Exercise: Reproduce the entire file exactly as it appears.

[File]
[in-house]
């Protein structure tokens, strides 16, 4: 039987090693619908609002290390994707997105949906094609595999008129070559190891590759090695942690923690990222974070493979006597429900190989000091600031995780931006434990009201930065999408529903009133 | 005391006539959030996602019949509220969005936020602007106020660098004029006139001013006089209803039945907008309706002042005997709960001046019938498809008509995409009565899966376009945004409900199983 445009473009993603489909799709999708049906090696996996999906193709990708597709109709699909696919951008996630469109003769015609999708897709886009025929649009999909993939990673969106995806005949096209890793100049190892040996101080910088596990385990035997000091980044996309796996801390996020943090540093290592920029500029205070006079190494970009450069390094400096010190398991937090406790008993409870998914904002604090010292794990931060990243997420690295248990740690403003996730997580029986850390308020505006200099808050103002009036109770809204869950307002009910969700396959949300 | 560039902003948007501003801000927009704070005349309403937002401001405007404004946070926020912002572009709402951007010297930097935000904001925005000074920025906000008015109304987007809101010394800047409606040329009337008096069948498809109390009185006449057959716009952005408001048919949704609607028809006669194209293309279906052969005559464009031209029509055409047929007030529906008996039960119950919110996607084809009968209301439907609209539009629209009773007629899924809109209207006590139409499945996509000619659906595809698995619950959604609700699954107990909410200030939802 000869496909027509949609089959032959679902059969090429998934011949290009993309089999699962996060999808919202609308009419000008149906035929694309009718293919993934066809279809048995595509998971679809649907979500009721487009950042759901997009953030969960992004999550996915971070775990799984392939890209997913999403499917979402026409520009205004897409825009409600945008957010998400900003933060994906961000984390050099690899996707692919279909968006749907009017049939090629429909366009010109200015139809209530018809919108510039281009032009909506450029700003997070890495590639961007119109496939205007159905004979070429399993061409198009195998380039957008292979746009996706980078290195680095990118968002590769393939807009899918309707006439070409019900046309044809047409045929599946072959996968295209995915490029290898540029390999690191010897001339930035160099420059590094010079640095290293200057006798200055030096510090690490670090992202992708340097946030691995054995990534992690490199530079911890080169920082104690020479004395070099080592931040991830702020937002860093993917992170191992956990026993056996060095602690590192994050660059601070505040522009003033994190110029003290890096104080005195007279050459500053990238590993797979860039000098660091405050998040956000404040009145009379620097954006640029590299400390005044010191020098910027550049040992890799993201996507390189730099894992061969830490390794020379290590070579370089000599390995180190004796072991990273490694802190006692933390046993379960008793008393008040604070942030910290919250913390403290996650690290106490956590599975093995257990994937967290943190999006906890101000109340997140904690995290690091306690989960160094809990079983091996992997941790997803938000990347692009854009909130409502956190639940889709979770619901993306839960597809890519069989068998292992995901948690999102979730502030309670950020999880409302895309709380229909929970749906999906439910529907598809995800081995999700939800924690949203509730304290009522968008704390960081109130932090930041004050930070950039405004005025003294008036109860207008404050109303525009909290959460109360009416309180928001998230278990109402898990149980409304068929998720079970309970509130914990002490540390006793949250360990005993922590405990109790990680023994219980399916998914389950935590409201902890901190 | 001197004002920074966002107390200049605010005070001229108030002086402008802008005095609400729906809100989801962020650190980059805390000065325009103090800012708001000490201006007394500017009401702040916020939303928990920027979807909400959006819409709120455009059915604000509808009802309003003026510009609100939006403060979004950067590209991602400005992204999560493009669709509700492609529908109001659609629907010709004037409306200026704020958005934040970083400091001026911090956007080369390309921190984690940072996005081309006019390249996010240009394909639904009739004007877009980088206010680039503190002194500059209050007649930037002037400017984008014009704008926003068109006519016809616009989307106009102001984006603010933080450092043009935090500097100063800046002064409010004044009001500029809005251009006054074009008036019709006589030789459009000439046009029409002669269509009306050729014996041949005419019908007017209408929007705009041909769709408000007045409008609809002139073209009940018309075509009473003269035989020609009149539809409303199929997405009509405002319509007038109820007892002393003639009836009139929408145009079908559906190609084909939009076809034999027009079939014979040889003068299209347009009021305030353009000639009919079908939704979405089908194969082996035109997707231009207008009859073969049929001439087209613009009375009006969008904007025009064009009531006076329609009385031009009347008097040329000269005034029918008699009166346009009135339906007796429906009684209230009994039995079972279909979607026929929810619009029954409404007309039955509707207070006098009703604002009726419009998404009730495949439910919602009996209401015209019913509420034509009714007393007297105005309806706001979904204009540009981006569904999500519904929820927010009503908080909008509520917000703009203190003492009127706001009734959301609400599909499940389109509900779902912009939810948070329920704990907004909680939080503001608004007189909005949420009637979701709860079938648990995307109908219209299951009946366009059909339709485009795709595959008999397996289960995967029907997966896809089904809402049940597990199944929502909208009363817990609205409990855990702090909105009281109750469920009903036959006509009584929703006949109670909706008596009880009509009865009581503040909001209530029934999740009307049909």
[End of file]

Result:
[in-house]
């Protein structure tokens, strides 16, 4: 039987090693619908609002290390994707997105949906094609595999008129070559190891590759090695942690923690990222974070493979006597429900190989000091600031995780931006434990009201930065999408529903009133 | 005391006539959030996602019949509220969005936020602007106020660098004029006139001013006089209803039945907008309706002042005997709960001046019938498809008509995409009565899966376009945004409900199983 445009473009993603489909799709999708049906090696996996999906193709990708597709109709699909696919951008996630469109003769015609999708897709886009025929649009999909993939990673969106995806005949096209890793100049190892040996101080910088596990385990035997000091980044996309796996801390996020943090540093290592920029500029205070006079190494970009450069390094400096010190398991937090406790008993409870998914904002604090010292794990931060990243997420690295248990740690403003996730997580029986850390308020505006200099808050103002009036109770809204869950307002009910969700396959949300 | 560039902003948007501003801000927009704070005349309403937002401001405007404004946070926020912002572009709402951007010297930097935000904001925005000074920025906000008015109304987007809101010394800047409606040329009337008096069948498809109390009185006449057959716009952005408001048919949704609607028809006669194209293309279906052969005559464009031209029509055409047929007030529906008996039960119950919110996607084809009968209301439907609209539009629209009773007629899924809109209207006590139409499945996509000619659906595809698995619950959604609700699954107990909410200030939802 000869496909027509949609089959032959679902059969090429998934011949290009993309089999699962996060999808919202609308009419000008149906035929694309009718293919993934066809279809048995595509998971679809649907979500009721487009950042759901997009953030969960992004999550996915971070775990799984392939890209997913999403499917979402026409520009205004897409825009409600945008957010998400900003933060994906961000984390050099690899996707692919279909968006749907009017049939090629429909366009010109200015139809209530018809919108510039281009032009909506450029700003997070890495590639961007119109496939205007159905004979070429399993061409198009195998380039957008292979746009996706980078290195680095990118968002590769393939807009899918309707006439070409019900046309044809047409045929599946072959996968295209995915490029290898540029390999690191010897001339930035160099420059590094010079640095290293200057006798200055030096510090690490670090992202992708340097946030691995054995990534992690490199530079911890080169920082104690020479004395070099080592931040991830702020937002860093993917992170191992956990026993056996060095602690590192994050660059601070505040522009003033994190110029003290890096104080005195007279050459500053990238590993797979860039000098660091405050998040956000404040009145009379620097954006640029590299400390005044010191020098910027550049040992890799993201996507390189730099894992061969830490390794020379290590070579370089000599390995180190004796072991990273490694802190006692933390046993379960008793008393008040604070942030910290919250913390403290996650690290106490956590599975093995257990994937967290943190999006906890101000109340997140904690995290690091306690989960160094809990079983091996992997941790997803938000990347692009854009909130409502956190639940889709979770619901993306839960597809890519069989068998292992995901948690999102979730502030309670950020999880409302895309709380229909929970749906999906439910529907598809995800081995999700939800924690949203509730304290009522968008704390960081109130932090930041004050930070950039405004005025003294008036109860207008404050109303525009909290959460109360009416309180928001998230278990109402898990149980409304068929998720079970309970509130914990002490540390006793949250360990005993922590405990109790990680023994219980399916998914389950935590409201902890901190 | 001197004002920074966002107390200049605010005070001229108030002086402008802008005095609400729906809100989801962020650190980059805390000065325009103090800012708001000490201006007394500017009401702040916020939303928990920027979807909400959006819409709120455009059915604000509808009802309003003026510009609100939006403060979004950067590209991602400005992204999560493009669709509700492609529908109001659609629907010709004037409306200026704020958005934040970083400091001026911090956007080369390309921190984690940072996005081309006019390249996010240009394909639904009739004007877009980088206010680039503190002194500059209050007649930037002037400017984008014009704008926003068109006519016809616009989307106009102001984006603010933080450092043009935090500097100063800046002064409010004044009001500029809005251009006054074009008036019709006589030789459009000439046009029409002669269509009306050729014996041949005419019908007017209408929007705009041909769709408000007045409008609809002139073209009940018309075509009473003269035989020609009149539809409303199929997405009509405002319509007038109820007892002393003639009836009139929408145009079908559906190609084909939009076809034999027009079939014979040889003068299209347009009021305030353009000639009919079908939704979405089908194969082996035109997707231009207008009859073969049929001439087209613009009375009006969008904007025009064009009531006076329609009385031009009347008097040329000269005034029918008699009166346009009135339906007796429906009684209230009994039995079972279909979607026929929810619009029954409404007309039955509707207070006098009703604002009726419009998404009730495949439910919602009996209401015209019913509420034509009714007393007297105005309806706001979904204009540009981006569904999500519904929820927010009503908080909008509520917000703009203190003492009127706001009734959301609400599909499940389109509900779902912009939810948070329920704990907004909680939080503001608004007189909005949420009637979701709860079938648990995307109908219209299951009946366009059909339709485009795709595959008999397996289960995967029907997966896809089904809402049940597990199944929502909208009363817990609205409990855990702090909105009281109750469920009903036959006509009584929703006949109670909706008596009880009509009865009581503040909001209530029934999740009307049909």